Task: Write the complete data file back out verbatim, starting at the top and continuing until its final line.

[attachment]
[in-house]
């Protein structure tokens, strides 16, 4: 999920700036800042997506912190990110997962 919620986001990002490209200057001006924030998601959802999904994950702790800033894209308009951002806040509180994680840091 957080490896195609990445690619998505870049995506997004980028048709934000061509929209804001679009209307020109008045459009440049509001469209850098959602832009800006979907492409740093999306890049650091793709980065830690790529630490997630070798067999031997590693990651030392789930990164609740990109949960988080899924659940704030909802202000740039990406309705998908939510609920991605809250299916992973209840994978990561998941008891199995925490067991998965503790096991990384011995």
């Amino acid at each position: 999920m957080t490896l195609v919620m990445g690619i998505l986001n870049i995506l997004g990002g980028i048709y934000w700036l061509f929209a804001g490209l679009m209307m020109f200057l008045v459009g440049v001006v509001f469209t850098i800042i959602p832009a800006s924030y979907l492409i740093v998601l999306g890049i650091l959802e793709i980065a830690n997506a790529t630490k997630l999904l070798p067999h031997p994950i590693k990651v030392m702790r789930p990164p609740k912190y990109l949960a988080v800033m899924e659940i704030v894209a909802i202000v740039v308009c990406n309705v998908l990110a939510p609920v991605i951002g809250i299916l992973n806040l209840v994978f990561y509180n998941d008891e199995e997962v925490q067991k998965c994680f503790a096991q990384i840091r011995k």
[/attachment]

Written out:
[in-house]
């Protein structure tokens, strides 16, 4: 999920700036800042997506912190990110997962 919620986001990002490209200057001006924030998601959802999904994950702790800033894209308009951002806040509180994680840091 957080490896195609990445690619998505870049995506997004980028048709934000061509929209804001679009209307020109008045459009440049509001469209850098959602832009800006979907492409740093999306890049650091793709980065830690790529630490997630070798067999031997590693990651030392789930990164609740990109949960988080899924659940704030909802202000740039990406309705998908939510609920991605809250299916992973209840994978990561998941008891199995925490067991998965503790096991990384011995």
């Amino acid at each position: 999920m957080t490896l195609v919620m990445g690619i998505l986001n870049i995506l997004g990002g980028i048709y934000w700036l061509f929209a804001g490209l679009m209307m020109f200057l008045v459009g440049v001006v509001f469209t850098i800042i959602p832009a800006s924030y979907l492409i740093v998601l999306g890049i650091l959802e793709i980065a830690n997506a790529t630490k997630l999904l070798p067999h031997p994950i590693k990651v030392m702790r789930p990164p609740k912190y990109l949960a988080v800033m899924e659940i704030v894209a909802i202000v740039v308009c990406n309705v998908l990110a939510p609920v991605i951002g809250i299916l992973n806040l209840v994978f990561y509180n998941d008891e199995e997962v925490q067991k998965c994680f503790a096991q990384i840091r011995k």